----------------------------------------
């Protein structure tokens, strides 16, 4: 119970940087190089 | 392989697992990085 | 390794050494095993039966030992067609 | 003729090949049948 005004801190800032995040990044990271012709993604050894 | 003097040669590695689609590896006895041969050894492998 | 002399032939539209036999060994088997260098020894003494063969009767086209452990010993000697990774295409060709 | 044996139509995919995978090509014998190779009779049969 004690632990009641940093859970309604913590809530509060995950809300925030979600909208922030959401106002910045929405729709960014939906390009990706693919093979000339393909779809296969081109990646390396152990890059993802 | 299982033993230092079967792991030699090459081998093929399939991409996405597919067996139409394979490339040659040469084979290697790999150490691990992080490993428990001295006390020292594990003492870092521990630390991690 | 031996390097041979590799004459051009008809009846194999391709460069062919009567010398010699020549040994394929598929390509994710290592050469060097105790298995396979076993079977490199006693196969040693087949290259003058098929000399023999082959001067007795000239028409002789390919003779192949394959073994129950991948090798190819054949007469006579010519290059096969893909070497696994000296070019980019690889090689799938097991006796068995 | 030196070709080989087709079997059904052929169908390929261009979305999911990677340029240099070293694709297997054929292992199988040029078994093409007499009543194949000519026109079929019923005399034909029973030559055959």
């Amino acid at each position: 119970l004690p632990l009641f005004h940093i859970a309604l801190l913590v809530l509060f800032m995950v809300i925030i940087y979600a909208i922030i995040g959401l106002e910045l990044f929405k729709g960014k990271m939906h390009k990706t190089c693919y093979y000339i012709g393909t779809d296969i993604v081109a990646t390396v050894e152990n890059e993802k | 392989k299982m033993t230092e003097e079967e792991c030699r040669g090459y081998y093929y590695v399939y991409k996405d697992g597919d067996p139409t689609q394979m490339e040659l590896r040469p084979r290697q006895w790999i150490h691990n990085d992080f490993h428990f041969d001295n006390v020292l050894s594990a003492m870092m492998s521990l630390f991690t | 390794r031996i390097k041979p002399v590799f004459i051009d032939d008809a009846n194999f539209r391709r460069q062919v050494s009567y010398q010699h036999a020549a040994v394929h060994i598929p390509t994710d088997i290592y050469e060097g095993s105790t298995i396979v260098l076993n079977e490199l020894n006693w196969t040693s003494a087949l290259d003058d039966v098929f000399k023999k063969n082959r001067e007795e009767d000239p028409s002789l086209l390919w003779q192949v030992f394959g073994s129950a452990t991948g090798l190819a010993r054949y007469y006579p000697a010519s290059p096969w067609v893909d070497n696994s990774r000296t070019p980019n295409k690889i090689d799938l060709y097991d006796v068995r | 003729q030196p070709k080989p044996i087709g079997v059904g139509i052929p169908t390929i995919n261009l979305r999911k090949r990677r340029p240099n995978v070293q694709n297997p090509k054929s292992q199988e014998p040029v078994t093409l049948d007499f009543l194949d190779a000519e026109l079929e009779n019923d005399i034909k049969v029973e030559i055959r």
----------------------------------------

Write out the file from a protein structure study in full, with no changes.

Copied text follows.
């Protein structure tokens, strides 16, 4: 119970940087190089 | 392989697992990085 | 390794050494095993039966030992067609 | 003729090949049948 005004801190800032995040990044990271012709993604050894 | 003097040669590695689609590896006895041969050894492998 | 002399032939539209036999060994088997260098020894003494063969009767086209452990010993000697990774295409060709 | 044996139509995919995978090509014998190779009779049969 004690632990009641940093859970309604913590809530509060995950809300925030979600909208922030959401106002910045929405729709960014939906390009990706693919093979000339393909779809296969081109990646390396152990890059993802 | 299982033993230092079967792991030699090459081998093929399939991409996405597919067996139409394979490339040659040469084979290697790999150490691990992080490993428990001295006390020292594990003492870092521990630390991690 | 031996390097041979590799004459051009008809009846194999391709460069062919009567010398010699020549040994394929598929390509994710290592050469060097105790298995396979076993079977490199006693196969040693087949290259003058098929000399023999082959001067007795000239028409002789390919003779192949394959073994129950991948090798190819054949007469006579010519290059096969893909070497696994000296070019980019690889090689799938097991006796068995 | 030196070709080989087709079997059904052929169908390929261009979305999911990677340029240099070293694709297997054929292992199988040029078994093409007499009543194949000519026109079929019923005399034909029973030559055959």
């Amino acid at each position: 119970l004690p632990l009641f005004h940093i859970a309604l801190l913590v809530l509060f800032m995950v809300i925030i940087y979600a909208i922030i995040g959401l106002e910045l990044f929405k729709g960014k990271m939906h390009k990706t190089c693919y093979y000339i012709g393909t779809d296969i993604v081109a990646t390396v050894e152990n890059e993802k | 392989k299982m033993t230092e003097e079967e792991c030699r040669g090459y081998y093929y590695v399939y991409k996405d697992g597919d067996p139409t689609q394979m490339e040659l590896r040469p084979r290697q006895w790999i150490h691990n990085d992080f490993h428990f041969d001295n006390v020292l050894s594990a003492m870092m492998s521990l630390f991690t | 390794r031996i390097k041979p002399v590799f004459i051009d032939d008809a009846n194999f539209r391709r460069q062919v050494s009567y010398q010699h036999a020549a040994v394929h060994i598929p390509t994710d088997i290592y050469e060097g095993s105790t298995i396979v260098l076993n079977e490199l020894n006693w196969t040693s003494a087949l290259d003058d039966v098929f000399k023999k063969n082959r001067e007795e009767d000239p028409s002789l086209l390919w003779q192949v030992f394959g073994s129950a452990t991948g090798l190819a010993r054949y007469y006579p000697a010519s290059p096969w067609v893909d070497n696994s990774r000296t070019p980019n295409k690889i090689d799938l060709y097991d006796v068995r | 003729q030196p070709k080989p044996i087709g079997v059904g139509i052929p169908t390929i995919n261009l979305r999911k090949r990677r340029p240099n995978v070293q694709n297997p090509k054929s292992q199988e014998p040029v078994t093409l049948d007499f009543l194949d190779a000519e026109l079929e009779n019923d005399i034909k049969v029973e030559i055959r």